- Country singer Tim McGraw not sorry for slapping female fan: ‘Things happen’
- Iraq vet cited for owning 14 therapeutic pet ducks
- White House takes credit for drop in unaccompanied children at border
- International crises be damned, Obama’s fundraising trip must go on
- Friend of bombing suspect Dzhokhar Tsarnaev found guilty of impeding probe
- Train with MH17 plane crash bodies leaves rebel town in Ukraine
- Half of Colorado voters are OK with Hobby Lobby decision, poll shows
- HIV-killing condom to soon hit shelves in Australia
- Estonia pulls plug on Steven Seagal over praise for Putin
- Lawyer: Pelvic exam pics cost Hopkins $190 million
Nick Joe Rahall, II
Birthdate: May 20, 1949
Birth Place: Beckley, WV, United States
Residence: Beckley, WV
First Elected: 1976
State: West Virginia
District: District 3
Undergraduate: Duke University
Graduate: George Washington University
Nick Rahall was born in Beckley, W.Va. He earned a bachelor's degree in 1971 from Duke University. He attended George Washington University for graduate work, but did not complete a degree.
He worked as a sales representative for a West Virginia radio station. He was president of the Mountaineer Tour and Travel Agency and served as president of West Virginia Broadcasting.
Rahall was elected to the U.S. House in 1976.
Rahall and his wife, Melinda, live in Beckley. He has three children from a previous marriage.
Nick Rahall is seeking a 19th term in 2012 as the sole Democrat in West Virginia's U.S. House delegation amid a debate over coal that's heavy on vitriol and incendiary rhetoric.
The southern coalfields dominate Rahall's 3rd Congressional District. The region's fortunes rise and fall with that industry, and it continues to lag behind much of the rest of the state economically.
Coal interests targeted Rahall during his 2010 re-election campaign, alleging he had failed to stand up to President Barack Obama and the Environmental Protection Agency's handling of mining-permits. Rahall won that race with 56 percent of the vote.
Rahall argues that he has supported coal while also championing its miners. Rahall has pushed for greater mine safety, and supports a stepped-up campaign against black lung disease.
He was a constant presence for the victims' families during the search for survivors following the April 2010 explosion that killed 29 men at the Upper Big Branch mine in his district.
While not planning to attend his party's 2012 national convention, Rahall has broken ranks with other Democrats including Gov. Earl Ray Tomblin and Sen. Joe Manchin by endorsing Obama for re-election. Republicans continue to seek to link Rahall to the president, who is considered deeply unpopular in the state.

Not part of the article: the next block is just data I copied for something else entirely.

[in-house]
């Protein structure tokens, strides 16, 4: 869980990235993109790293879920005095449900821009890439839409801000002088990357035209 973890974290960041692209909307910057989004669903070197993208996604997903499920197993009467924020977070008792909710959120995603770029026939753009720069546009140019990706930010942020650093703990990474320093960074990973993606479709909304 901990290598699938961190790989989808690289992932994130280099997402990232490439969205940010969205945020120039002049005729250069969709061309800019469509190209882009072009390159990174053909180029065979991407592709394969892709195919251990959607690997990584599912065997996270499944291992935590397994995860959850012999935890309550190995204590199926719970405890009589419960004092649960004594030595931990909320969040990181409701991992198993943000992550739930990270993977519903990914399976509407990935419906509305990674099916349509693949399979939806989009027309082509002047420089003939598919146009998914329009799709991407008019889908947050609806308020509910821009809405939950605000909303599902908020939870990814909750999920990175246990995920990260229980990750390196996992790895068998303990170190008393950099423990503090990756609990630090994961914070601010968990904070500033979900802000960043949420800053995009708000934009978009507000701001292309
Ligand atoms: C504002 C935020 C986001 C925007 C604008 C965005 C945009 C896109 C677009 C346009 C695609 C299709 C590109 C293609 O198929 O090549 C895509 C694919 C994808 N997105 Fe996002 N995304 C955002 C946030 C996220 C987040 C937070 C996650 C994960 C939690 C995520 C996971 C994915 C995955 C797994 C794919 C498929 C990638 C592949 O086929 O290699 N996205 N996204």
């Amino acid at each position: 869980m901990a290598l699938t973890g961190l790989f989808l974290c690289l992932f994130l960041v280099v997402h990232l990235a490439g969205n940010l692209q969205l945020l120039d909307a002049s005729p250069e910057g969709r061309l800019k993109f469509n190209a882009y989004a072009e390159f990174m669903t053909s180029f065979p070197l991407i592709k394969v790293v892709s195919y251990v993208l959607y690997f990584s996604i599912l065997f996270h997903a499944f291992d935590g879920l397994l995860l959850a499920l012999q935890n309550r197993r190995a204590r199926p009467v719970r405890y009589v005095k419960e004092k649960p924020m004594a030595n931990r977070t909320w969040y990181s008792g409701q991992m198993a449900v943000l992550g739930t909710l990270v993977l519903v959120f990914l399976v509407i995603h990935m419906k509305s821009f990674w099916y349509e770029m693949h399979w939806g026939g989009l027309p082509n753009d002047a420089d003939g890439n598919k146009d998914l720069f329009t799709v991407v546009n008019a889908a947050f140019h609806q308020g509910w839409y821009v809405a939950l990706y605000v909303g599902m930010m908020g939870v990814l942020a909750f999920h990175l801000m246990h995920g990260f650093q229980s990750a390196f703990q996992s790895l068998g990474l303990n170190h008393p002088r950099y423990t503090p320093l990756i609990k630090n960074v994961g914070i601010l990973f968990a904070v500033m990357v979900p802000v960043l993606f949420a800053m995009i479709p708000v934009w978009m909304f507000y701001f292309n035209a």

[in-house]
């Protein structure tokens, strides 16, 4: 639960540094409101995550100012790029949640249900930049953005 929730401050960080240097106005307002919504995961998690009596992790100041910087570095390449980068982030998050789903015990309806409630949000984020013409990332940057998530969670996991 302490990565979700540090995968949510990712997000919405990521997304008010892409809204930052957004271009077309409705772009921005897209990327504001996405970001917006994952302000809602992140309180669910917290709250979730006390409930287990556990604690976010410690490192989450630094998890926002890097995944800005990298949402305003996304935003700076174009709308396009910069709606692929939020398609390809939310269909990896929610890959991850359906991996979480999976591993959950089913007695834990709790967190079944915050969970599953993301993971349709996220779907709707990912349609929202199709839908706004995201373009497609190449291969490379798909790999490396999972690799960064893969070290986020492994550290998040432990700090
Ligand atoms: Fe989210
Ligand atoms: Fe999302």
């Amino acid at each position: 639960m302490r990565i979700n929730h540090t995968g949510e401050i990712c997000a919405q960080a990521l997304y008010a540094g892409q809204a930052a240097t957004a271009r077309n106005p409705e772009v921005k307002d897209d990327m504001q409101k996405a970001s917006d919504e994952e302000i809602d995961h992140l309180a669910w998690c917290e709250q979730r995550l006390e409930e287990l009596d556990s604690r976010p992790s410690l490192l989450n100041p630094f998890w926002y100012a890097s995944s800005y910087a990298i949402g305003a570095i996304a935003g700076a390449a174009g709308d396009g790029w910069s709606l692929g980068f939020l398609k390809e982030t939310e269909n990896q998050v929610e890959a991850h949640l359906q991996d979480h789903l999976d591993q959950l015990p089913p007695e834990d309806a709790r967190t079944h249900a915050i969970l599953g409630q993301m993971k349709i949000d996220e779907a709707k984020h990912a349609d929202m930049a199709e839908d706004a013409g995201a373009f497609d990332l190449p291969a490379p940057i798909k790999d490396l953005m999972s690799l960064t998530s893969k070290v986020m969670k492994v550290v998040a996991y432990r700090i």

Rahall is one of a handful of U.S. lawmakers of Arab descent, and is among the most active House members when dealing with Middle Eastern affairs. He voted twice in 2003 against separate resolutions regarding Israel _ the first commended the country for its elections and the second supported its right to strike back at terrorists.
On the first resolution, Rahall said he had no problem praising Israel but objected to language putting all the blame for the Middle East crisis on the Palestinians.
Rahall and another congressman of Arab descent ignored State Department policy on a trip to Syria and met with Palestinian leader Yasser Arafat, whom Rahall has known for years.
Queen Noor of Jordan presented Rahall with the first Najeeb Halaby Award for public service, an honor commemorating her father, who was a former Federal Aviation Administration director.
Rahall was elected to the House in 1976 and some of his subsequent campaigns have brought tough allegations. One challenger noted Rahall's 1988 arrest in California on drunken driving charges and the lawsuit filed against him in 1984 by a Las Vegas casino for $60,000 of unpaid gambling debts.
His son, Nick Joe Rahall III, was sentenced in February 2004 to 14 months in a federal prison for distributing cocaine. The younger Rahall was charged with selling drugs to a confidential informant at the same time he was free on a $5,000 bond on a fugitive charge in Virginia.
Source: Associated Press
113th Congress on Twitter
- IRS seeks help destroying another 3,200 computer hard drives
- Jewish woman booted from JetBlue flight over fight with Palestinian
- Edward Snowden to work with Russia on anti-spy technology
- Rihanna, Dwight Howard delete #FreePalestine tweets
- YOUNG: A sinking presidency, deeper after November?
- PRUDEN: A deadly enemy within exacerbating immigration crisis
- MERRY: Handicaps in Hillary's way
- Driver who killed teen on bike sues family for $1.3 million
- Bill Maher blames Hamas for Gaza violence: 'Do you really expect the Israelis not to retaliate?'
- HUMPHRIES: 'Hes the Worst President in 70 Years'